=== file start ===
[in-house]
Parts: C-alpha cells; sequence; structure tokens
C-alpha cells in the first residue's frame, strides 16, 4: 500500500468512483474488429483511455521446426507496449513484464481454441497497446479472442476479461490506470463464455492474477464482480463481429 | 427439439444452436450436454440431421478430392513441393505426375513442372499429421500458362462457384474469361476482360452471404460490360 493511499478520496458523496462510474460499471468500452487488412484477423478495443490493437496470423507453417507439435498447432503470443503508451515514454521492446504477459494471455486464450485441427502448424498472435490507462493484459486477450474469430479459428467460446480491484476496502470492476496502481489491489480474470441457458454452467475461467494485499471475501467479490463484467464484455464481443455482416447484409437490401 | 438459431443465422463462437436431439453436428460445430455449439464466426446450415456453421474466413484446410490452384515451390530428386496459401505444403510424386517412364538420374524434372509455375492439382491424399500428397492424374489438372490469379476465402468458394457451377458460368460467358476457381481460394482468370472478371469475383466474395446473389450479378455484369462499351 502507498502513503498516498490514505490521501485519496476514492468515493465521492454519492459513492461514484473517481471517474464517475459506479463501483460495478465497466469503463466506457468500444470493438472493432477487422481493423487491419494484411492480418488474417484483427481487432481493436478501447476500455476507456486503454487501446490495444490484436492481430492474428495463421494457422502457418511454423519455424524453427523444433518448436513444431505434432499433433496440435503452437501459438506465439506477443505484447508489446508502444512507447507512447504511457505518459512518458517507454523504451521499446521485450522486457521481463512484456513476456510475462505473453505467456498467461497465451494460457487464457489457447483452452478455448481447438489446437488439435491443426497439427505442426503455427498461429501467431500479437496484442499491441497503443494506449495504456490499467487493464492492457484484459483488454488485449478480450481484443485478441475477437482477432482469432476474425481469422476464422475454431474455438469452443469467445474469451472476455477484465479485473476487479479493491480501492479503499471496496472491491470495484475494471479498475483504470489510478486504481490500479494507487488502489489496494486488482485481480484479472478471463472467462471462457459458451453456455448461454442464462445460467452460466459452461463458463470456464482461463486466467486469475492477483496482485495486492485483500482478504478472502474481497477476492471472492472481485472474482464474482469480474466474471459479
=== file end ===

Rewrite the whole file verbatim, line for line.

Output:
[in-house]
Parts: C-alpha cells; sequence; structure tokens
C-alpha cells in the first residue's frame, strides 16, 4: 500500500468512483474488429483511455521446426507496449513484464481454441497497446479472442476479461490506470463464455492474477464482480463481429 | 427439439444452436450436454440431421478430392513441393505426375513442372499429421500458362462457384474469361476482360452471404460490360 493511499478520496458523496462510474460499471468500452487488412484477423478495443490493437496470423507453417507439435498447432503470443503508451515514454521492446504477459494471455486464450485441427502448424498472435490507462493484459486477450474469430479459428467460446480491484476496502470492476496502481489491489480474470441457458454452467475461467494485499471475501467479490463484467464484455464481443455482416447484409437490401 | 438459431443465422463462437436431439453436428460445430455449439464466426446450415456453421474466413484446410490452384515451390530428386496459401505444403510424386517412364538420374524434372509455375492439382491424399500428397492424374489438372490469379476465402468458394457451377458460368460467358476457381481460394482468370472478371469475383466474395446473389450479378455484369462499351 502507498502513503498516498490514505490521501485519496476514492468515493465521492454519492459513492461514484473517481471517474464517475459506479463501483460495478465497466469503463466506457468500444470493438472493432477487422481493423487491419494484411492480418488474417484483427481487432481493436478501447476500455476507456486503454487501446490495444490484436492481430492474428495463421494457422502457418511454423519455424524453427523444433518448436513444431505434432499433433496440435503452437501459438506465439506477443505484447508489446508502444512507447507512447504511457505518459512518458517507454523504451521499446521485450522486457521481463512484456513476456510475462505473453505467456498467461497465451494460457487464457489457447483452452478455448481447438489446437488439435491443426497439427505442426503455427498461429501467431500479437496484442499491441497503443494506449495504456490499467487493464492492457484484459483488454488485449478480450481484443485478441475477437482477432482469432476474425481469422476464422475454431474455438469452443469467445474469451472476455477484465479485473476487479479493491480501492479503499471496496472491491470495484475494471479498475483504470489510478486504481490500479494507487488502489489496494486488482485481480484479472478471463472467462471462457459458451453456455448461454442464462445460467452460466459452461463458463470456464482461463486466467486469475492477483496482485495486492485483500482478504478472502474481497477476492471472492472481485472474482464474482469480474466474471459479